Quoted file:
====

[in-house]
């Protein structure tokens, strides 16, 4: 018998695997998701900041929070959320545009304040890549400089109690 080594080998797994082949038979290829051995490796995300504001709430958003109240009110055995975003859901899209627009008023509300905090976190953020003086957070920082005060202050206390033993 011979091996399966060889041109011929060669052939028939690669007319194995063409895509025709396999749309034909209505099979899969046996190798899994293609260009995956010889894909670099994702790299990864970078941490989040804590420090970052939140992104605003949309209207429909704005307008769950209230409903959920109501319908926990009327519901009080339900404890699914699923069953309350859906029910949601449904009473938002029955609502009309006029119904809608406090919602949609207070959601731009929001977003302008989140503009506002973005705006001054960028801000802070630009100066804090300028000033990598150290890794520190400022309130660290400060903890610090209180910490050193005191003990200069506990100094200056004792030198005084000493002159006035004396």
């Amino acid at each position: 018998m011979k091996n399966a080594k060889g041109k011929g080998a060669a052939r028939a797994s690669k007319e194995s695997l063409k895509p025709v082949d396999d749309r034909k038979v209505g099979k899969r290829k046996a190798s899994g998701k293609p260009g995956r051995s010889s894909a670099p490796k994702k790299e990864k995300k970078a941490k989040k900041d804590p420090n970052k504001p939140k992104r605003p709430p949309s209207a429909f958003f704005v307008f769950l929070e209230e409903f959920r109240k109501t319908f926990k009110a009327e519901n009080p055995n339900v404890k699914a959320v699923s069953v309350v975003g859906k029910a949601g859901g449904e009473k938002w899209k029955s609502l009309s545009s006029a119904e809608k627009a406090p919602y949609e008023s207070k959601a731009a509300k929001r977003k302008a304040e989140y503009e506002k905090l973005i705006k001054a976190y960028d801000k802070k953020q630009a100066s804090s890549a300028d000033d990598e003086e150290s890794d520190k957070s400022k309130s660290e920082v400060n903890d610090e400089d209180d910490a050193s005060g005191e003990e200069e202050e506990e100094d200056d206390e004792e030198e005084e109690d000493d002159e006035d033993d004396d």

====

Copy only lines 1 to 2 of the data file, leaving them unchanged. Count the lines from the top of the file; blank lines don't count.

[in-house]
């Protein structure tokens, strides 16, 4: 018998695997998701900041929070959320545009304040890549400089109690 080594080998797994082949038979290829051995490796995300504001709430958003109240009110055995975003859901899209627009008023509300905090976190953020003086957070920082005060202050206390033993 011979091996399966060889041109011929060669052939028939690669007319194995063409895509025709396999749309034909209505099979899969046996190798899994293609260009995956010889894909670099994702790299990864970078941490989040804590420090970052939140992104605003949309209207429909704005307008769950209230409903959920109501319908926990009327519901009080339900404890699914699923069953309350859906029910949601449904009473938002029955609502009309006029119904809608406090919602949609207070959601731009929001977003302008989140503009506002973005705006001054960028801000802070630009100066804090300028000033990598150290890794520190400022309130660290400060903890610090209180910490050193005191003990200069506990100094200056004792030198005084000493002159006035004396």